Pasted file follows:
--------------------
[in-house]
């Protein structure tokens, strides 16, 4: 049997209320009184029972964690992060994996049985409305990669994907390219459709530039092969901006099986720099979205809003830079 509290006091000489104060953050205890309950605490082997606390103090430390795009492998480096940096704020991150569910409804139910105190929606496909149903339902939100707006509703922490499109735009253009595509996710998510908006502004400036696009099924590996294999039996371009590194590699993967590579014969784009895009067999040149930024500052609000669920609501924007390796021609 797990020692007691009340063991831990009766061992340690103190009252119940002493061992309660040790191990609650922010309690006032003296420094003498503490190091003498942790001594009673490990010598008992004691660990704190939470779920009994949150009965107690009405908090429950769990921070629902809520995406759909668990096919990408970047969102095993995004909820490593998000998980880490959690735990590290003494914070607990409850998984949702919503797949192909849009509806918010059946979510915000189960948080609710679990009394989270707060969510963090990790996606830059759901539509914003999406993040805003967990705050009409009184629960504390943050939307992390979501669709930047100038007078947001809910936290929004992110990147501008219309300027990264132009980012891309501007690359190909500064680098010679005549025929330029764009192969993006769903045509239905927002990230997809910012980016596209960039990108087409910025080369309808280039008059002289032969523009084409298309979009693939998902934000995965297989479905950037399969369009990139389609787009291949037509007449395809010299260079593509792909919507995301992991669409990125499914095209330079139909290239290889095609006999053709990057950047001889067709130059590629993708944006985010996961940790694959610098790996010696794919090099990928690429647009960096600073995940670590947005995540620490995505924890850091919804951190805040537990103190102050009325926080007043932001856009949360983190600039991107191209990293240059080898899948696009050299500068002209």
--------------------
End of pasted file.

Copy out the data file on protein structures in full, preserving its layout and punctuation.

[in-house]
């Protein structure tokens, strides 16, 4: 049997209320009184029972964690992060994996049985409305990669994907390219459709530039092969901006099986720099979205809003830079 509290006091000489104060953050205890309950605490082997606390103090430390795009492998480096940096704020991150569910409804139910105190929606496909149903339902939100707006509703922490499109735009253009595509996710998510908006502004400036696009099924590996294999039996371009590194590699993967590579014969784009895009067999040149930024500052609000669920609501924007390796021609 797990020692007691009340063991831990009766061992340690103190009252119940002493061992309660040790191990609650922010309690006032003296420094003498503490190091003498942790001594009673490990010598008992004691660990704190939470779920009994949150009965107690009405908090429950769990921070629902809520995406759909668990096919990408970047969102095993995004909820490593998000998980880490959690735990590290003494914070607990409850998984949702919503797949192909849009509806918010059946979510915000189960948080609710679990009394989270707060969510963090990790996606830059759901539509914003999406993040805003967990705050009409009184629960504390943050939307992390979501669709930047100038007078947001809910936290929004992110990147501008219309300027990264132009980012891309501007690359190909500064680098010679005549025929330029764009192969993006769903045509239905927002990230997809910012980016596209960039990108087409910025080369309808280039008059002289032969523009084409298309979009693939998902934000995965297989479905950037399969369009990139389609787009291949037509007449395809010299260079593509792909919507995301992991669409990125499914095209330079139909290239290889095609006999053709990057950047001889067709130059590629993708944006985010996961940790694959610098790996010696794919090099990928690429647009960096600073995940670590947005995540620490995505924890850091919804951190805040537990103190102050009325926080007043932001856009949360983190600039991107191209990293240059080898899948696009050299500068002209």